Tonight was a lot of fun! I worked with Max, who I’ve worked with once before. Max is 8 and has hypertonic cerebral palsy (CP).  To tell you the truth, I wasn’t sure what condition brought him to DR; he looks and acts just like any other 8 year old boy.   I didn’t realize that there were different types of CP until I read Max’s file. According to http://www.childbirthinjuries.com , hypertonic CP is classified by rigid muscle tone and spastic movements. The CDC has determined that is the most common form of CP- about 80% of all CP diagnoses fall under the hypertonic category.  Max also has a condition known as Childhood Apraxia of Speech (CAS) which makes it difficult for him to say certain words, syllables and/or sounds. This speech difficulty doesn’t stem from facial paralysis. It is caused by poor “planning” by the brain to send the proper signals to the correct body parts involved in speech (lips, tongue, etc.) Max is well aware of what he wants to say, he just slurs his words a bit. Neither condition seems to slow him down at all, especially not tonight! He was extremely hyper.  In no way am I poking fun at his disability in the title of tonight’s blog entry… just so we’re clear! He was talking all about his upcoming trip to Lego Fest, and asking me all kinds of questions just like any other 8 year old boy. He finds it fascinating that I share a name with the main character in one of his favorite books Sammy the Wonder Dachshund. I tried hard not to laugh when he asked if he could call me Sammy the Wonder Dachshund, of  course I said he could… it’s such an awesome nickname! He wasn’t so keen on me calling him Max the Wonder Cowboy, but it’s whatever! He kept me laughing and laughing throughout the lesson! I think my favorite comment that he made tonight was: Which husband do you want to marry? That was met with a laugh and a “That’s a GREAT question, Max.”  The answer to that question is  a blog post for a different day! 🙂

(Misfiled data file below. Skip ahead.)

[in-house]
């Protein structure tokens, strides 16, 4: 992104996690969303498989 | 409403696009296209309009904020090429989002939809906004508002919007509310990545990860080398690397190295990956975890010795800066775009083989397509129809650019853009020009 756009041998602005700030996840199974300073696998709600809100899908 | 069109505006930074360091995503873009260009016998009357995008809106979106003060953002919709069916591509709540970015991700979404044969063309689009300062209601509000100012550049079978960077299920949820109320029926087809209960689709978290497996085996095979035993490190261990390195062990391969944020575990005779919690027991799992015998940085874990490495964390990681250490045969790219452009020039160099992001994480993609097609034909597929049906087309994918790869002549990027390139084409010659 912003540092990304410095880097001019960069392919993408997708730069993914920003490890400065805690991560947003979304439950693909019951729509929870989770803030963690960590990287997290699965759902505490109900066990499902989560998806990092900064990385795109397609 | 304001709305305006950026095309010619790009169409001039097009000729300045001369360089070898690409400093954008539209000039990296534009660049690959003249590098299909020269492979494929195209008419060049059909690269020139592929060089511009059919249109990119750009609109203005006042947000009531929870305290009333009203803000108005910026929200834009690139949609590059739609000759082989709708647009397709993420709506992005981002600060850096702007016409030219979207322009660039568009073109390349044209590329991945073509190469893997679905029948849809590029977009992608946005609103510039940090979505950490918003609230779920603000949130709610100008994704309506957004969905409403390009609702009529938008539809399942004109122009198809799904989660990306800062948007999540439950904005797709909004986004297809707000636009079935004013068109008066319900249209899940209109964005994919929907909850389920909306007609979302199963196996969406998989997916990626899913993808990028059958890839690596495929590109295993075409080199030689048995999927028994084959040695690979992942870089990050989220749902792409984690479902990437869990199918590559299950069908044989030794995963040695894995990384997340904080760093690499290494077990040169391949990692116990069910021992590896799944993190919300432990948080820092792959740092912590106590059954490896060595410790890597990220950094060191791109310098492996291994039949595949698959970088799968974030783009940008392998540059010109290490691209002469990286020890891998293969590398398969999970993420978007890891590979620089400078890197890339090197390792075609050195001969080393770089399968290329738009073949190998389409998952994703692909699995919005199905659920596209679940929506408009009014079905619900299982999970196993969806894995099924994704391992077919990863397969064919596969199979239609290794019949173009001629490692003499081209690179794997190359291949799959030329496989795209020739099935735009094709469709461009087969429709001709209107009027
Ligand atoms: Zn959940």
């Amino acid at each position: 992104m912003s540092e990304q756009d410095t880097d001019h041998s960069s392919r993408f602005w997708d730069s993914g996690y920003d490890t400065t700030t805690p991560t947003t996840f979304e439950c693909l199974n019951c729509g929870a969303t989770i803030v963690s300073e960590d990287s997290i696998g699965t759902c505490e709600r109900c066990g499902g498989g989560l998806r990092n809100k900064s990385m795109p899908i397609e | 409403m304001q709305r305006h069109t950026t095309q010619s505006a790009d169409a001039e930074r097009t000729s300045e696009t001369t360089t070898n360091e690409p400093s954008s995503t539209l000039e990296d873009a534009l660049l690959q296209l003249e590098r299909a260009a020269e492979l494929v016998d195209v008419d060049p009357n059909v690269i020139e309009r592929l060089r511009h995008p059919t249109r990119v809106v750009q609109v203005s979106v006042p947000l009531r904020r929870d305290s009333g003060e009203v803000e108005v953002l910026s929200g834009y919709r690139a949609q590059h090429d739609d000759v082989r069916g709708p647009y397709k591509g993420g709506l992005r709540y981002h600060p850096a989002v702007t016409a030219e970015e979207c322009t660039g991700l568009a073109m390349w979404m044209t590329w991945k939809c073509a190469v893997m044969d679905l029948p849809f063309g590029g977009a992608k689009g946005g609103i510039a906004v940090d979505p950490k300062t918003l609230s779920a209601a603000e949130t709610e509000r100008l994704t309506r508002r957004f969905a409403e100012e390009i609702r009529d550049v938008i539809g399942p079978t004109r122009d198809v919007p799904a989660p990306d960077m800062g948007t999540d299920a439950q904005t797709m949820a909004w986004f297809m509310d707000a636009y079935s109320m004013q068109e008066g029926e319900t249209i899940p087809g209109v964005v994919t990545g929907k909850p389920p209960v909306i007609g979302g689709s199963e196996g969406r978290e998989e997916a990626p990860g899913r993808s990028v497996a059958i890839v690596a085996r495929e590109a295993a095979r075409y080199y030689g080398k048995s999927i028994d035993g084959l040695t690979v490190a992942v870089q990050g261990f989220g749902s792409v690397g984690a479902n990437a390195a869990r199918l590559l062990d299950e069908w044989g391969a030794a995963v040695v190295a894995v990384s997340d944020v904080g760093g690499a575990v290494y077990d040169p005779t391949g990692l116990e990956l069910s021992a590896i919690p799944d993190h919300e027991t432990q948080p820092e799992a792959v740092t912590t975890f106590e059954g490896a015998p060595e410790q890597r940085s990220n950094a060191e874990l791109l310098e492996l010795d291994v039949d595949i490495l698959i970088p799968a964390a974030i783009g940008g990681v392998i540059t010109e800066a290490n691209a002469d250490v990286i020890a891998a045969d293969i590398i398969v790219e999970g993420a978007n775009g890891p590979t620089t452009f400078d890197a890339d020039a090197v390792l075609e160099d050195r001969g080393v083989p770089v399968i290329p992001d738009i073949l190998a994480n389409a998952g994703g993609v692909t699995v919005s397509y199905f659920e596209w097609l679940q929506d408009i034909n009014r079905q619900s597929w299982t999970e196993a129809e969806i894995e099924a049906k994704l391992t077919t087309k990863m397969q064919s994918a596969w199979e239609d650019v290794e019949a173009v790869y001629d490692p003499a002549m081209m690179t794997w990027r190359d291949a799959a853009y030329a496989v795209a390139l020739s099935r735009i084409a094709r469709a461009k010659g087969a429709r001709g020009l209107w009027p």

Working with Max tonight reminded me, in a different way, of why I love working with children. Anybody that knows me even a little bit can tell that I am goofy! I love to laugh, and to make others laugh! Kids are like little sponges; they absorb what we, as adults, put out there. I was energetic and silly, and he responded in the same way. That being said, I need to be careful about how I present myself in front of the riders. If I acted as tired as I felt tonight (it’s midterms week!!!) then he would have picked up on that and probably not been excited about learning how to pole bend, or even about being on a horse. Working with kids is a lot like performing on stage. You’ve got to be loud, exaggerate your movements, and keep moving forward-no matter what happens, the show must go on! I really can’t even describe how excited I am to make a career out of what I am doing now!! It makes me so happy to know that I can be a positive force in a child’s life. Gah! I’m getting goose bumps!

I’m leaving for spring break on Sunday, which means that I won’t be at the barn at all next week! I think the staff and the other volunteers are going to miss me.. and if not, they faked it really well! I feel like a part of the DR family, and everyone there takes time to thank me for being there and being willing to help do whatever. I don’t think they realize the impact that the farm has had on my life, and it has only been a month! Also, for you faithful readers, and followers, thank YOU so much for reading my posts each week! I have to do this to get credit for my internship, but it means a lot to me that I can share my experience with y’all. I have to write, but you don’t have to read it… so thanks.. really 🙂

Hours at the Barn:

Monday 2-24-14- 1:45pm-7:00pm

Thursday 2-27-14- 4:45-7:00pm